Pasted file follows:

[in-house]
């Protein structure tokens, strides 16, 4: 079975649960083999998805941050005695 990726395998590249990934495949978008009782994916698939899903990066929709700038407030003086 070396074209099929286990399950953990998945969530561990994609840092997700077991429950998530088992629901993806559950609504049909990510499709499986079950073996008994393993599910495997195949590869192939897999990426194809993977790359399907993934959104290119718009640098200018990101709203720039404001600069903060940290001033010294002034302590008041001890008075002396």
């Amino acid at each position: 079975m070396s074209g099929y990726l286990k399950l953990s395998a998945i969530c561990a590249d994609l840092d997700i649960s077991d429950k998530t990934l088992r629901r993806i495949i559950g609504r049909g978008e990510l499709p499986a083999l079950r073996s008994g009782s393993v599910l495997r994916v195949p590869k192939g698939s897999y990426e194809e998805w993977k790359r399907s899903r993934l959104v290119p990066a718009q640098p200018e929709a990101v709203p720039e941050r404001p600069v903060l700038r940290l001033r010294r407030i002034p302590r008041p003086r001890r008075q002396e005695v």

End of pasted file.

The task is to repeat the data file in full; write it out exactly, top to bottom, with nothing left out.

[in-house]
């Protein structure tokens, strides 16, 4: 079975649960083999998805941050005695 990726395998590249990934495949978008009782994916698939899903990066929709700038407030003086 070396074209099929286990399950953990998945969530561990994609840092997700077991429950998530088992629901993806559950609504049909990510499709499986079950073996008994393993599910495997195949590869192939897999990426194809993977790359399907993934959104290119718009640098200018990101709203720039404001600069903060940290001033010294002034302590008041001890008075002396």
């Amino acid at each position: 079975m070396s074209g099929y990726l286990k399950l953990s395998a998945i969530c561990a590249d994609l840092d997700i649960s077991d429950k998530t990934l088992r629901r993806i495949i559950g609504r049909g978008e990510l499709p499986a083999l079950r073996s008994g009782s393993v599910l495997r994916v195949p590869k192939g698939s897999y990426e194809e998805w993977k790359r399907s899903r993934l959104v290119p990066a718009q640098p200018e929709a990101v709203p720039e941050r404001p600069v903060l700038r940290l001033r010294r407030i002034p302590r008041p003086r001890r008075q002396e005695v």